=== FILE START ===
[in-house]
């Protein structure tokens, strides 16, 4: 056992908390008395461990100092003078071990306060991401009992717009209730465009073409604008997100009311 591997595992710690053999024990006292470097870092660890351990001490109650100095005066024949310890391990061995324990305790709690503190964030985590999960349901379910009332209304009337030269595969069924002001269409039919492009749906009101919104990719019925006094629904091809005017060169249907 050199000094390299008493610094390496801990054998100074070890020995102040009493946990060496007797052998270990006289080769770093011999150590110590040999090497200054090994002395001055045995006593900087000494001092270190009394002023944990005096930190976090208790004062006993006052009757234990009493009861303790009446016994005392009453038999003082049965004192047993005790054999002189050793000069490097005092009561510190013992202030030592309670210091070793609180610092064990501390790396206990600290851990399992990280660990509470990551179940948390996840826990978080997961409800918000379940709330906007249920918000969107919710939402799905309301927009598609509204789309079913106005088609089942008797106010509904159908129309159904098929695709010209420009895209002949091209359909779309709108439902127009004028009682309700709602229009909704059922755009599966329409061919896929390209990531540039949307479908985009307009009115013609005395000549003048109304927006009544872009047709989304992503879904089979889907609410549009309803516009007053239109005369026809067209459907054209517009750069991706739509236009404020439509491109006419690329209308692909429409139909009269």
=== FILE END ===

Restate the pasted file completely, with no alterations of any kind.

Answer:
[in-house]
């Protein structure tokens, strides 16, 4: 056992908390008395461990100092003078071990306060991401009992717009209730465009073409604008997100009311 591997595992710690053999024990006292470097870092660890351990001490109650100095005066024949310890391990061995324990305790709690503190964030985590999960349901379910009332209304009337030269595969069924002001269409039919492009749906009101919104990719019925006094629904091809005017060169249907 050199000094390299008493610094390496801990054998100074070890020995102040009493946990060496007797052998270990006289080769770093011999150590110590040999090497200054090994002395001055045995006593900087000494001092270190009394002023944990005096930190976090208790004062006993006052009757234990009493009861303790009446016994005392009453038999003082049965004192047993005790054999002189050793000069490097005092009561510190013992202030030592309670210091070793609180610092064990501390790396206990600290851990399992990280660990509470990551179940948390996840826990978080997961409800918000379940709330906007249920918000969107919710939402799905309301927009598609509204789309079913106005088609089942008797106010509904159908129309159904098929695709010209420009895209002949091209359909779309709108439902127009004028009682309700709602229009909704059922755009599966329409061919896929390209990531540039949307479908985009307009009115013609005395000549003048109304927006009544872009047709989304992503879904089979889907609410549009309803516009007053239109005369026809067209459907054209517009750069991706739509236009404020439509491109006419690329209308692909429409139909009269």